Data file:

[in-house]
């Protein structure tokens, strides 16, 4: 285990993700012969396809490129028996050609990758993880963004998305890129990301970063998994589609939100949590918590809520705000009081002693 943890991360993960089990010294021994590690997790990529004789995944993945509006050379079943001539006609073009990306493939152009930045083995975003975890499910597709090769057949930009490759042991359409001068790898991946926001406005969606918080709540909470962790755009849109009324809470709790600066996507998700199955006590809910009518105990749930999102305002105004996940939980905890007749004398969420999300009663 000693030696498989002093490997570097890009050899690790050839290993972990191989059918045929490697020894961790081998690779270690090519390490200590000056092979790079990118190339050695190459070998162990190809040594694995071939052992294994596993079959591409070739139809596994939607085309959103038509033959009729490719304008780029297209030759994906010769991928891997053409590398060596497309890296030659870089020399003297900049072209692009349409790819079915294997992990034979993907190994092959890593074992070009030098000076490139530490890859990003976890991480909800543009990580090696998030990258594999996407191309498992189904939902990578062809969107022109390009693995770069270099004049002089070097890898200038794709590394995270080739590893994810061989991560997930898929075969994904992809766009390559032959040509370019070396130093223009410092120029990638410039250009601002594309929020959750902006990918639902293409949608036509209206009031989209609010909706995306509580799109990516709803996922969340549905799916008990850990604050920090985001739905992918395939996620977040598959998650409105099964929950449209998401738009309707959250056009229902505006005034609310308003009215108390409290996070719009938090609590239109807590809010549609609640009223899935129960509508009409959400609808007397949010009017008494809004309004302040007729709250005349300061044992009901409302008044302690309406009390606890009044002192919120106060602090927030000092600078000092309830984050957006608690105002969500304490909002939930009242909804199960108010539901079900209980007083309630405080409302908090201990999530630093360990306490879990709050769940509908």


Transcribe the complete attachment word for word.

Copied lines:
[in-house]
């Protein structure tokens, strides 16, 4: 285990993700012969396809490129028996050609990758993880963004998305890129990301970063998994589609939100949590918590809520705000009081002693 943890991360993960089990010294021994590690997790990529004789995944993945509006050379079943001539006609073009990306493939152009930045083995975003975890499910597709090769057949930009490759042991359409001068790898991946926001406005969606918080709540909470962790755009849109009324809470709790600066996507998700199955006590809910009518105990749930999102305002105004996940939980905890007749004398969420999300009663 000693030696498989002093490997570097890009050899690790050839290993972990191989059918045929490697020894961790081998690779270690090519390490200590000056092979790079990118190339050695190459070998162990190809040594694995071939052992294994596993079959591409070739139809596994939607085309959103038509033959009729490719304008780029297209030759994906010769991928891997053409590398060596497309890296030659870089020399003297900049072209692009349409790819079915294997992990034979993907190994092959890593074992070009030098000076490139530490890859990003976890991480909800543009990580090696998030990258594999996407191309498992189904939902990578062809969107022109390009693995770069270099004049002089070097890898200038794709590394995270080739590893994810061989991560997930898929075969994904992809766009390559032959040509370019070396130093223009410092120029990638410039250009601002594309929020959750902006990918639902293409949608036509209206009031989209609010909706995306509580799109990516709803996922969340549905799916008990850990604050920090985001739905992918395939996620977040598959998650409105099964929950449209998401738009309707959250056009229902505006005034609310308003009215108390409290996070719009938090609590239109807590809010549609609640009223899935129960509508009409959400609808007397949010009017008494809004309004302040007729709250005349300061044992009901409302008044302690309406009390606890009044002192919120106060602090927030000092600078000092309830984050957006608690105002969500304490909002939930009242909804199960108010539901079900209980007083309630405080409302908090201990999530630093360990306490879990709050769940509908």